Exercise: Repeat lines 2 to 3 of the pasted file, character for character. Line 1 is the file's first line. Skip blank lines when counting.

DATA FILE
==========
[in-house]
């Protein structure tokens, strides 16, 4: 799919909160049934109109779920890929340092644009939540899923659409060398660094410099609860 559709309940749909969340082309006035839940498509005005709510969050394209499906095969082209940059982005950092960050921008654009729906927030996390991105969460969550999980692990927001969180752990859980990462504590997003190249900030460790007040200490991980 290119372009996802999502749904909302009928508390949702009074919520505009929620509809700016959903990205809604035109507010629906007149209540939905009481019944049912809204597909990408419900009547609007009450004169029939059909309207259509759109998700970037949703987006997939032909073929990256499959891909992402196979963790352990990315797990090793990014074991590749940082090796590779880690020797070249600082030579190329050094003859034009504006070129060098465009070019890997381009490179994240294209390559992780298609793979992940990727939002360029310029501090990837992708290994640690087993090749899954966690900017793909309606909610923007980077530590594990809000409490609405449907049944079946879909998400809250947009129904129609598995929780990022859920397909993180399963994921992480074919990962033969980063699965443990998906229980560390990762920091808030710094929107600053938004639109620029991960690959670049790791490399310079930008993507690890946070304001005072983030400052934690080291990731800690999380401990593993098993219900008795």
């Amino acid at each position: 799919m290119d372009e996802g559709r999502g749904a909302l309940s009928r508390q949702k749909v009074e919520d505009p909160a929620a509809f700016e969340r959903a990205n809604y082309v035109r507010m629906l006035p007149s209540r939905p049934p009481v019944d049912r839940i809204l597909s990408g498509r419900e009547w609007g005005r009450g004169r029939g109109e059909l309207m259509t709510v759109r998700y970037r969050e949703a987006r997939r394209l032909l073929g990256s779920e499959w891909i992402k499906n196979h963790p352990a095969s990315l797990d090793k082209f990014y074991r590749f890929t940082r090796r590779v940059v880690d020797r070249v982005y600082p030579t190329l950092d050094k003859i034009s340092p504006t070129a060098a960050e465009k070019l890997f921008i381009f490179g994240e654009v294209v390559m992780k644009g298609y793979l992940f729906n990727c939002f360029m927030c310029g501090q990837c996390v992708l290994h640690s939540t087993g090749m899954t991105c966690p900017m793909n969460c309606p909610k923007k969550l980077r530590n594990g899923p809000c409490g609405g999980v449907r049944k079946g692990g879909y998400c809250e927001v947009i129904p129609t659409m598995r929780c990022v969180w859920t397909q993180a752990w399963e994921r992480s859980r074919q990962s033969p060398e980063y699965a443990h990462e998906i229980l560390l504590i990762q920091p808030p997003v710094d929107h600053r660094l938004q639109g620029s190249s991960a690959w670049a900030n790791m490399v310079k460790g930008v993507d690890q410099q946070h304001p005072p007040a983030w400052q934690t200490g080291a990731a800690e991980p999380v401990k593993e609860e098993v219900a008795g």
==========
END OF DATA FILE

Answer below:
């Protein structure tokens, strides 16, 4: 799919909160049934109109779920890929340092644009939540899923659409060398660094410099609860 559709309940749909969340082309006035839940498509005005709510969050394209499906095969082209940059982005950092960050921008654009729906927030996390991105969460969550999980692990927001969180752990859980990462504590997003190249900030460790007040200490991980 290119372009996802999502749904909302009928508390949702009074919520505009929620509809700016959903990205809604035109507010629906007149209540939905009481019944049912809204597909990408419900009547609007009450004169029939059909309207259509759109998700970037949703987006997939032909073929990256499959891909992402196979963790352990990315797990090793990014074991590749940082090796590779880690020797070249600082030579190329050094003859034009504006070129060098465009070019890997381009490179994240294209390559992780298609793979992940990727939002360029310029501090990837992708290994640690087993090749899954966690900017793909309606909610923007980077530590594990809000409490609405449907049944079946879909998400809250947009129904129609598995929780990022859920397909993180399963994921992480074919990962033969980063699965443990998906229980560390990762920091808030710094929107600053938004639109620029991960690959670049790791490399310079930008993507690890946070304001005072983030400052934690080291990731800690999380401990593993098993219900008795």
């Amino acid at each position: 799919m290119d372009e996802g559709r999502g749904a909302l309940s009928r508390q949702k749909v009074e919520d505009p909160a929620a509809f700016e969340r959903a990205n809604y082309v035109r507010m629906l006035p007149s209540r939905p049934p009481v019944d049912r839940i809204l597909s990408g498509r419900e009547w609007g005005r009450g004169r029939g109109e059909l309207m259509t709510v759109r998700y970037r969050e949703a987006r997939r394209l032909l073929g990256s779920e499959w891909i992402k499906n196979h963790p352990a095969s990315l797990d090793k082209f990014y074991r590749f890929t940082r090796r590779v940059v880690d020797r070249v982005y600082p030579t190329l950092d050094k003859i034009s340092p504006t070129a060098a960050e465009k070019l890997f921008i381009f490179g994240e654009v294209v390559m992780k644009g298609y793979l992940f729906n990727c939002f360029m927030c310029g501090q990837c996390v992708l290994h640690s939540t087993g090749m899954t991105c966690p900017m793909n969460c309606p909610k923007k969550l980077r530590n594990g899923p809000c409490g609405g999980v449907r049944k079946g692990g879909y998400c809250e927001v947009i129904p129609t659409m598995r929780c990022v969180w859920t397909q993180a752990w399963e994921r992480s859980r074919q990962s033969p060398e980063y699965a443990h990462e998906i229980l560390l504590i990762q920091p808030p997003v710094d929107h600053r660094l938004q639109g620029s190249s991960a690959w670049a900030n790791m490399v310079k460790g930008v993507d690890q410099q946070h304001p005072p007040a983030w400052q934690t200490g080291a990731a800690e991980p999380v401990k593993e609860e098993v219900a008795g």